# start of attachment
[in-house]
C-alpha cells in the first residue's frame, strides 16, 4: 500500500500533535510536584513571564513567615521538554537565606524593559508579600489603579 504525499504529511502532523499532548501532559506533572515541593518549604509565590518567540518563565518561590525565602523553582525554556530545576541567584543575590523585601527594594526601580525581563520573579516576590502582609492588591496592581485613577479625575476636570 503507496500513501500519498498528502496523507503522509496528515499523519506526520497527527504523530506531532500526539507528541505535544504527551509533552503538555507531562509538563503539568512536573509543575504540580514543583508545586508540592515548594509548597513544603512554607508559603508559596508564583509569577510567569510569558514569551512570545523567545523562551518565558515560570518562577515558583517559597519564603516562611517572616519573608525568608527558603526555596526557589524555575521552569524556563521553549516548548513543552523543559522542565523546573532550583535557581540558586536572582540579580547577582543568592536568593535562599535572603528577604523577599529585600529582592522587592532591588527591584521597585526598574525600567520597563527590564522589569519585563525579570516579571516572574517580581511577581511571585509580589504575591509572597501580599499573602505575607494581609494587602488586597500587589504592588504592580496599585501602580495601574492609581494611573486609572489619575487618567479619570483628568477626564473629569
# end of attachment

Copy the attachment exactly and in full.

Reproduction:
[in-house]
C-alpha cells in the first residue's frame, strides 16, 4: 500500500500533535510536584513571564513567615521538554537565606524593559508579600489603579 504525499504529511502532523499532548501532559506533572515541593518549604509565590518567540518563565518561590525565602523553582525554556530545576541567584543575590523585601527594594526601580525581563520573579516576590502582609492588591496592581485613577479625575476636570 503507496500513501500519498498528502496523507503522509496528515499523519506526520497527527504523530506531532500526539507528541505535544504527551509533552503538555507531562509538563503539568512536573509543575504540580514543583508545586508540592515548594509548597513544603512554607508559603508559596508564583509569577510567569510569558514569551512570545523567545523562551518565558515560570518562577515558583517559597519564603516562611517572616519573608525568608527558603526555596526557589524555575521552569524556563521553549516548548513543552523543559522542565523546573532550583535557581540558586536572582540579580547577582543568592536568593535562599535572603528577604523577599529585600529582592522587592532591588527591584521597585526598574525600567520597563527590564522589569519585563525579570516579571516572574517580581511577581511571585509580589504575591509572597501580599499573602505575607494581609494587602488586597500587589504592588504592580496599585501602580495601574492609581494611573486609572489619575487618567479619570483628568477626564473629569